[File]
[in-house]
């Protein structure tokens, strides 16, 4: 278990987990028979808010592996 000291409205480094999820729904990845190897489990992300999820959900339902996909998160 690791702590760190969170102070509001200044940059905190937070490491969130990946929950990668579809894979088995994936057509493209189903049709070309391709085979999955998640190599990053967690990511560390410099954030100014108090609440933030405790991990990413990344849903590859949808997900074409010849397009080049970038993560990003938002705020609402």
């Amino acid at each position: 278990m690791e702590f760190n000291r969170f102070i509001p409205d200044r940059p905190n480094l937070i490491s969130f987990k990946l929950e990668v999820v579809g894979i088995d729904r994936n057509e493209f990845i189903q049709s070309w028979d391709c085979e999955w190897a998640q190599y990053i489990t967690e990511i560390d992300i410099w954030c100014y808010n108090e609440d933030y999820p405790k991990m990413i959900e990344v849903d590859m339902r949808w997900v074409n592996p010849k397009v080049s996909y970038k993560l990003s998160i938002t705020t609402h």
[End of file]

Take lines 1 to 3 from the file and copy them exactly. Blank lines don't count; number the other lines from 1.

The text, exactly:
[in-house]
């Protein structure tokens, strides 16, 4: 278990987990028979808010592996 000291409205480094999820729904990845190897489990992300999820959900339902996909998160 690791702590760190969170102070509001200044940059905190937070490491969130990946929950990668579809894979088995994936057509493209189903049709070309391709085979999955998640190599990053967690990511560390410099954030100014108090609440933030405790991990990413990344849903590859949808997900074409010849397009080049970038993560990003938002705020609402």
């Amino acid at each position: 278990m690791e702590f760190n000291r969170f102070i509001p409205d200044r940059p905190n480094l937070i490491s969130f987990k990946l929950e990668v999820v579809g894979i088995d729904r994936n057509e493209f990845i189903q049709s070309w028979d391709c085979e999955w190897a998640q190599y990053i489990t967690e990511i560390d992300i410099w954030c100014y808010n108090e609440d933030y999820p405790k991990m990413i959900e990344v849903d590859m339902r949808w997900v074409n592996p010849k397009v080049s996909y970038k993560l990003s998160i938002t705020t609402h």